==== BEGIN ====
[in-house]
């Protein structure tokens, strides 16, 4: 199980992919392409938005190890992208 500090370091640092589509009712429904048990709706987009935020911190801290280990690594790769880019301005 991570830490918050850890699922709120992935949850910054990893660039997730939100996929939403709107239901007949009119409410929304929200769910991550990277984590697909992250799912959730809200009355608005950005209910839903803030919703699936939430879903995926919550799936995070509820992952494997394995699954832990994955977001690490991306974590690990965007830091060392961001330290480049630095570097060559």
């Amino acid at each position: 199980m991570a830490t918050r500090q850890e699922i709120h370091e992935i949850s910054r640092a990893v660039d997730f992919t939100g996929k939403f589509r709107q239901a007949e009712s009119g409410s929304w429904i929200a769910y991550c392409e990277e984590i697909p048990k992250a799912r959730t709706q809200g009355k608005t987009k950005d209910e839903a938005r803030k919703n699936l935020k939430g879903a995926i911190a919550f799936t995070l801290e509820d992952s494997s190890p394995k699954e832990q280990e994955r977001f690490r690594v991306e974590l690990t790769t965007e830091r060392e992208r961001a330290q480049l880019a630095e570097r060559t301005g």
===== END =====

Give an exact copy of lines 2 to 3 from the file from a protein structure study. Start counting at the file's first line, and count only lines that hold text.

């Protein structure tokens, strides 16, 4: 199980992919392409938005190890992208 500090370091640092589509009712429904048990709706987009935020911190801290280990690594790769880019301005 991570830490918050850890699922709120992935949850910054990893660039997730939100996929939403709107239901007949009119409410929304929200769910991550990277984590697909992250799912959730809200009355608005950005209910839903803030919703699936939430879903995926919550799936995070509820992952494997394995699954832990994955977001690490991306974590690990965007830091060392961001330290480049630095570097060559």
């Amino acid at each position: 199980m991570a830490t918050r500090q850890e699922i709120h370091e992935i949850s910054r640092a990893v660039d997730f992919t939100g996929k939403f589509r709107q239901a007949e009712s009119g409410s929304w429904i929200a769910y991550c392409e990277e984590i697909p048990k992250a799912r959730t709706q809200g009355k608005t987009k950005d209910e839903a938005r803030k919703n699936l935020k939430g879903a995926i911190a919550f799936t995070l801290e509820d992952s494997s190890p394995k699954e832990q280990e994955r977001f690490r690594v991306e974590l690990t790769t965007e830091r060392e992208r961001a330290q480049l880019a630095e570097r060559t301005g």